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Re: [christian-philosophy] The tree of the moral knowledge

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  • Aleksandar Katanovic
    ... Well, then we agree that they could not have the moral knowledge prior to ... They did not know that it was wrong to disobey God, which was what I argued
    Message 1 of 308 , Nov 1, 2002
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      At 20:57 31/10/2002, you wrote:
      >Hi Alex
      >
      >[[>>PREVIOUS ALEX:
      > >>[If Adam knew what was right and what was wrong, is it not true that right
      > >>things are also good things, and that he therefore knew what was good?
      > >>Would not also be the case that wrong things are things that are not good?
      > >>I can see that there can be a distinction between wrong and evil.
      > >>Nevertheless, how should we understand the terms 'good' and 'evil' unless
      > >>they are moral terms? Is there exegetical grounds to interpret the term
      > >>'evil' as a negation to every thing what is counted as good? I think that
      > >>you are much into Hebrew, and I am interested in your opinion.]
      > >
      > >I think, in this sense, and I am only giving my understanding, that the
      > >original 'boundary' sets the scene for the Tree and the human action.
      > >I believe the Tree to be just a tree, a tree which roots the events in
      > >actual history. Perhaps the tree is called the TKGE, descriptive of the end
      > >result what would happen should they eat?
      >
      >And how is the description of the tree descriptive of the end result of
      >what would happen should they eat?]]
      >
      >Because once they ate, they would have knowledge of Good and Evil, that is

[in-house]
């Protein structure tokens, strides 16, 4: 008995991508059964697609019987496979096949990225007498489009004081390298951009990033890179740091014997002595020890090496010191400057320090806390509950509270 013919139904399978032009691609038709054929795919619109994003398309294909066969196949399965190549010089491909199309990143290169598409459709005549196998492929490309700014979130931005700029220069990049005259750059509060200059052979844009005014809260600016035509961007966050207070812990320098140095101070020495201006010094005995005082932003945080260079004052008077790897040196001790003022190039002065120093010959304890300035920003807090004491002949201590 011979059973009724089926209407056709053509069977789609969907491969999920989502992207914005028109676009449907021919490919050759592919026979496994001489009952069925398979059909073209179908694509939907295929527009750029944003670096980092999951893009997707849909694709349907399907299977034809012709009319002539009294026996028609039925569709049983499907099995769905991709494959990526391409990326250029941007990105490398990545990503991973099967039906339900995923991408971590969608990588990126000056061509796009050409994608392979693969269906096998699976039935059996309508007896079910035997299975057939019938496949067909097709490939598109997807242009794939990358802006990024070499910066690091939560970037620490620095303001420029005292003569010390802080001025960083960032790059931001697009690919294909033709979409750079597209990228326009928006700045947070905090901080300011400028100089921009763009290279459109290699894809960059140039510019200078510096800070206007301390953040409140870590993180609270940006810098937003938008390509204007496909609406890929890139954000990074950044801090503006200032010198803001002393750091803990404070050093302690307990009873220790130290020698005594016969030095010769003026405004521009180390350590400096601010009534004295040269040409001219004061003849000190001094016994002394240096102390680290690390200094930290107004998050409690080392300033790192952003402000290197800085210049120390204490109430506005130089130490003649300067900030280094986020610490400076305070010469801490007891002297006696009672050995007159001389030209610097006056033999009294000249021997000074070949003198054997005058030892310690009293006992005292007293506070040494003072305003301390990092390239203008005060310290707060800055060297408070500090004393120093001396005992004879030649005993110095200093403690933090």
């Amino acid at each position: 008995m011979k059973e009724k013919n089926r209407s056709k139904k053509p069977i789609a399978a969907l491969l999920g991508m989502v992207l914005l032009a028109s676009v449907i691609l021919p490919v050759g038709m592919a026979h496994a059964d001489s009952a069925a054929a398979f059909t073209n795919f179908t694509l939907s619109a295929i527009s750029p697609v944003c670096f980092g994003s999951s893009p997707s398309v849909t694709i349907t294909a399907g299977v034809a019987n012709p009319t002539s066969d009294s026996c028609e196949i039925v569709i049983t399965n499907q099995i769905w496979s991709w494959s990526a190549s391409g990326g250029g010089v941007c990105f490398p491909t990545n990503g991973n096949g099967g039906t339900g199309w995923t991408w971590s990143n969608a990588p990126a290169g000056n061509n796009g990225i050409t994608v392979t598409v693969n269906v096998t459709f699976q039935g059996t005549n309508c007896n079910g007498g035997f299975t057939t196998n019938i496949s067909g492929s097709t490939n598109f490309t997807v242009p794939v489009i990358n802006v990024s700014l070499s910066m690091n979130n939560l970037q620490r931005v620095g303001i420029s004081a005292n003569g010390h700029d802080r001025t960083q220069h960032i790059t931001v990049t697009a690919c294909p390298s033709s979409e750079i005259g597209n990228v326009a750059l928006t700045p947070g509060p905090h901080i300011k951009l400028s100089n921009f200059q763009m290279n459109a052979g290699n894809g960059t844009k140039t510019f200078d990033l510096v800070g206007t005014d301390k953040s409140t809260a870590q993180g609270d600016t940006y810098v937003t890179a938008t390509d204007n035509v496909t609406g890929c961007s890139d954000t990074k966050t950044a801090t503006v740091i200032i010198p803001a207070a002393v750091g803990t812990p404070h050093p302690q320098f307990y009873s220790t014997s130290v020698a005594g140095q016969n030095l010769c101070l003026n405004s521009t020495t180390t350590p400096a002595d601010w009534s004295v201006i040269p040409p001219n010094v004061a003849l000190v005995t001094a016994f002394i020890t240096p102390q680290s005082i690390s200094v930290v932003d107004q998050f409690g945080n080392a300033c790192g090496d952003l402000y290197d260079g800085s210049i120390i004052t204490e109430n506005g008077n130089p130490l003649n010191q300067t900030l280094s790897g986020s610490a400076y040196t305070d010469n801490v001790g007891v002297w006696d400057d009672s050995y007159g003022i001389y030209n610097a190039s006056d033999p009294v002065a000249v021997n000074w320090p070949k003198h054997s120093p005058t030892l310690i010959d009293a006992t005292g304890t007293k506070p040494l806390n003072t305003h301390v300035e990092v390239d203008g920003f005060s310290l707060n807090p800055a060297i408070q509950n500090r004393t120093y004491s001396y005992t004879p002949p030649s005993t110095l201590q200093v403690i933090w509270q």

>knowledge of what it is like to be good.. and then knowledge of what it is
      >like to be evil. They previously could not have that knowledge.

      Well, then we agree that they could not have the moral knowledge prior to
      the eating of the fruit of TKGE. As you also say at the end of your post:

      >They did know what was right (obeying) and what was wrong (disobeying). They
      >were not meant to know what "good and evil" were, that knowledge was
      >prohibited by God.

      They did not know that it was wrong to disobey God, which was what I argued
      all along.

      >[[>After all, there is nothing
      > >magical about it.
      >
      >If the tree was an ordinary tree, then God's reaction sounds unreasonable.
      >Why being so upset for an ordinary tree?]]
      >
      >Its not the tree He was upset about, but the "action" - that is God is upset
      >about the act of disobedience, not the tree, it could have been any tree, or
      >a sandwhich on a table, thats beside the point.

      But why put such restriction if the tree was an ordinary one? The
      restriction seems to be quite unnecessary one to impose on the first
      humans, especially if the tree was an ordinary one. It appears that God
      behaves in an capricious manner, giving capricious commands, especially if
      we hold the view that the tree was an ordinary one.

      >[[What about the other tree: the tree of life? Is it nothing special about
      >the tree? I think it was, since the reason for being cast out from the
      >garden was to prevent A & E in eating the fruits of the tree of life. The
      >report is referring to both trees as some special kind of trees.]]
      >
      >To be honest, it doesnt matter if the tree is 'special' or not. It stands,
      >symbolically (or theologically), for eternal life which is only available to
      >those who are in fact in Eden, which is of course, the presence of God.

      OK, we could interpret the whole story in a mythological sense, trying to
      find the hidden truth behind the myth. But the problem would be to find the
      right interpretation of the symbols in the story: the garden, the tree of
      the knowledge of good and evil, the tree of life, the snake, etc. We would
      not be entitled to hold that there was one real garden with trees, etc.
      Still, we could take the story at its face value, and morally evaluate
      God's behavior according to the story, with the understanding that the
      elements of the story are just symbols which together convey some truth.
      Our task is to find what this truth is all about that would justify God's
      restrictions on human behavior, behavior He created in the first place.